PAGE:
San Simeon official’s claims of racism fall flat

January 10, 2024

Daniel De la Rosa


A San Simeon Community Services District (CSD) director accused another board member of racism last year before resigning abruptly. After the district spent $4,900 for an investigation, Director Daniel De la Rosa admitted the investigator would not find any discrimination.

Amid a San Luis Obispo County District Attorney’s Office investigation, San Simeon voters rejected the board majority which had voted to pay $140,000 in legal bills related to alleged conflicts of interest and illegal business practices by the general manager. The election catapulted De la Rosa from a position of power into the board minority.

Shortly afterwards, on April 3, 2023,  De la Rosa resigned alleging racism. He listed three incidents of alleged racism.

The board then hired attorney Jane Heath to investigate De la Rosa’s allegations.

De la Rosa argued an email string between two San Simeon directors and a committee member was racist because it was not also sent to him and then-committee member Miguel Sandoval, who he said is also Hispanic. Sandoval did not allege racism, but later declined to speak with the investigator.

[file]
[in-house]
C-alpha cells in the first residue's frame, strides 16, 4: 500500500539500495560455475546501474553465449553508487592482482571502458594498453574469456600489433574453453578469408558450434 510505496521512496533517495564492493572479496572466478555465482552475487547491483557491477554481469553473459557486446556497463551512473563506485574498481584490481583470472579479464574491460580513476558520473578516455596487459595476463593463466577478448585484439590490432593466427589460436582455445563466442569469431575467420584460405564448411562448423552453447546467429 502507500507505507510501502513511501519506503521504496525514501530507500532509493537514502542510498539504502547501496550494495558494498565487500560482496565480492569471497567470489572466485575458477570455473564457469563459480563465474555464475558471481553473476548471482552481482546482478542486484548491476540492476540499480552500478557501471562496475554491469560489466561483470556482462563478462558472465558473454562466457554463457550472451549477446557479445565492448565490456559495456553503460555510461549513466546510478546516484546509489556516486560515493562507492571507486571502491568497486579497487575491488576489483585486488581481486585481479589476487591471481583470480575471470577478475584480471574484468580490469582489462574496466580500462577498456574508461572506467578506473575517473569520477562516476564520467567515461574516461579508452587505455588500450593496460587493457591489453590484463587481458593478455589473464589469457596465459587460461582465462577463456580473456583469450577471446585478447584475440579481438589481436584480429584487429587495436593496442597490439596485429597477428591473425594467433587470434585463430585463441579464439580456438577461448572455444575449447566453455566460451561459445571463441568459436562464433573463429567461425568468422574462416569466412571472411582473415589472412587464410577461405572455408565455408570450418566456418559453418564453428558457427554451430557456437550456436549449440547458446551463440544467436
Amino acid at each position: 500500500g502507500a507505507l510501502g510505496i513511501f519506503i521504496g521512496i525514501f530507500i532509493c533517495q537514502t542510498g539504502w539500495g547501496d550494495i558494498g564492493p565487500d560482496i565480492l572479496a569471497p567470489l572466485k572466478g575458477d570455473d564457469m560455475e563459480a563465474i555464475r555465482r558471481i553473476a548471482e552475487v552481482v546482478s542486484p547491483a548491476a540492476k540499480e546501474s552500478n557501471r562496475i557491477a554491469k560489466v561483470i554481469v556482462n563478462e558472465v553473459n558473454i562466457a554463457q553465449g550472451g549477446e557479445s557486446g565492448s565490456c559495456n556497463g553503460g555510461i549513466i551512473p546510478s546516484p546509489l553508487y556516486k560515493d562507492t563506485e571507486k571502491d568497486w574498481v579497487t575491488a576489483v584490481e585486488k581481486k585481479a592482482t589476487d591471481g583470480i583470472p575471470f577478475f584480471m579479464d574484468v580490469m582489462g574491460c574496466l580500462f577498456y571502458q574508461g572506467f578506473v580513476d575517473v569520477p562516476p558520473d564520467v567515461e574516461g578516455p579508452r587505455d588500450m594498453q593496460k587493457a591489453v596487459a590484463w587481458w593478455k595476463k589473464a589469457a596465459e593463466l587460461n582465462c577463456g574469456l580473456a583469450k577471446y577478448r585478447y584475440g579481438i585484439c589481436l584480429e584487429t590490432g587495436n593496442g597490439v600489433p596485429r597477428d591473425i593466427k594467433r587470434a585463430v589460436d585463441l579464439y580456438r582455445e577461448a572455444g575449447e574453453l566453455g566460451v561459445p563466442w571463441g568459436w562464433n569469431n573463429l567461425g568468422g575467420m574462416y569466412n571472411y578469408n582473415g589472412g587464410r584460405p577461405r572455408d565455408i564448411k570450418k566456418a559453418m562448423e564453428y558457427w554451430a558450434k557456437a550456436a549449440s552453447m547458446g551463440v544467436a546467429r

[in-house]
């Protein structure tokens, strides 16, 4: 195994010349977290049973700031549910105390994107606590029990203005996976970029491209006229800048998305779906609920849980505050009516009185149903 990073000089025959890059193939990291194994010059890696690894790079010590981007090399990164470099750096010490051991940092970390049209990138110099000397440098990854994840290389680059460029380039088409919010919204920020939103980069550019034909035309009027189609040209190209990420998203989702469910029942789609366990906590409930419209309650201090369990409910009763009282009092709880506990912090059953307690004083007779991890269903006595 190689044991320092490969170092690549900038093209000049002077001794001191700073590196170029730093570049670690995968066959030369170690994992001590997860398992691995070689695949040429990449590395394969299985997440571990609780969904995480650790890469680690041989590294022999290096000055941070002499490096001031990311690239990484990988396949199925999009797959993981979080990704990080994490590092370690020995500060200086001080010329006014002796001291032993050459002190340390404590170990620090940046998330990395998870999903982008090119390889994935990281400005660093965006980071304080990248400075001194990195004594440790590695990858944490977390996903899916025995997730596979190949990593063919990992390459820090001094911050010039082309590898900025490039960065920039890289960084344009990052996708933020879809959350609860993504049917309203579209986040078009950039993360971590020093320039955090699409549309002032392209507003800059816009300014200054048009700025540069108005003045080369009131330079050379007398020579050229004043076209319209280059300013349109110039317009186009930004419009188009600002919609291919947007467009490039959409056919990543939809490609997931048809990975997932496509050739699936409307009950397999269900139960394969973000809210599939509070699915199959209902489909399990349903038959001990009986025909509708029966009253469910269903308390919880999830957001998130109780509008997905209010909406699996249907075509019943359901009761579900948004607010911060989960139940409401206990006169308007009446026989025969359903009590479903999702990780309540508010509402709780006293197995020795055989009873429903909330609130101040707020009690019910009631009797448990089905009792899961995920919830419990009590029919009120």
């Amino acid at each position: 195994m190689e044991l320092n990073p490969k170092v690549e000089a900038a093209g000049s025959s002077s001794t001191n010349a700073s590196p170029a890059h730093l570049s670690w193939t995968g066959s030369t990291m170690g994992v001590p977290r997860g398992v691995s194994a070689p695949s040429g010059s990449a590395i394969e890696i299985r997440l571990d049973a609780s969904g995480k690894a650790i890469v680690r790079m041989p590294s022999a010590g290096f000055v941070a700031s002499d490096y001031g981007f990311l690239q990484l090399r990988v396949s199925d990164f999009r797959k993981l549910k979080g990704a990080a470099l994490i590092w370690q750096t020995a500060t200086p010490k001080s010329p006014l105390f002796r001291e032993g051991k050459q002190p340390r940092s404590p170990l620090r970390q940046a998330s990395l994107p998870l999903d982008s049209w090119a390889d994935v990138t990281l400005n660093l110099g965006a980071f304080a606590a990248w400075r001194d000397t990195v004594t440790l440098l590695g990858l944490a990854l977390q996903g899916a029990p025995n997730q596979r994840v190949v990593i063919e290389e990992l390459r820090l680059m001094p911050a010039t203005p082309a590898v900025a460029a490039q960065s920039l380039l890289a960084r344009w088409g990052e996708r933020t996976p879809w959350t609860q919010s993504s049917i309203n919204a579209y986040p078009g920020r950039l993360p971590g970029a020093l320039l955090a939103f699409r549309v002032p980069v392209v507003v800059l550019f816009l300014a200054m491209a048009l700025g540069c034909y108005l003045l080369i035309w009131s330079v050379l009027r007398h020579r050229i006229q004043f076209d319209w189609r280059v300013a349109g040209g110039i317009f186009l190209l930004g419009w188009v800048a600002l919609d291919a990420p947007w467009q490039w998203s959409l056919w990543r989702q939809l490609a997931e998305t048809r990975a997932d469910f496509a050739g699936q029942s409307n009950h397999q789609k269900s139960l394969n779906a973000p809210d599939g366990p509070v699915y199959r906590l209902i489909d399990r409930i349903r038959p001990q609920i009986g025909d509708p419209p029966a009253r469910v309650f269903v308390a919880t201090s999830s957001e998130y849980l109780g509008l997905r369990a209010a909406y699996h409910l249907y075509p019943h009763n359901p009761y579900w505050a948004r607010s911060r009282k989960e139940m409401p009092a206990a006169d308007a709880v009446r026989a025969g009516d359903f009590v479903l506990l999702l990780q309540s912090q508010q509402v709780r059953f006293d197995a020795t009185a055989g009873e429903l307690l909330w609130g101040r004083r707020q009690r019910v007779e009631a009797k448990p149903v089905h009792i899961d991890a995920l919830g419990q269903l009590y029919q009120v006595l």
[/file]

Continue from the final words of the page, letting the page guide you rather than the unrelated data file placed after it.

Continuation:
In early 2023, CSD Chair Jacqueline Diamond sent an email response to water and budget committee member Henry Krzciuk allowing him to ask the bookkeeper questions, which she did not forward to other district officials.

In his letter of resignation, De la Rosa accuses the district of racism because he and Sandoval were not given access to the CSD’s bookkeeper in an email to a budget committee member.

However, in a Jan. 27, 2023 email exchange, Diamond requested that all board members have access to the bookkeeper.

“With evidence that the chair did not direct that Mr. De la Rosa or Mr. Sandoval not be given full access to the bookkeeper, and evidence that authorization for access by all board members was explicitly given, it is found more likely than not that such access was not denied by the chair,” according to the investigation report.

In her conclusion, Heath found the allegation of racism could not be sustained.

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Playing the racism card is getting old. In this case, it clearly was not racism.

De la Rosa should pay the $4,900 plus other legal costs back to the disadvantaged district.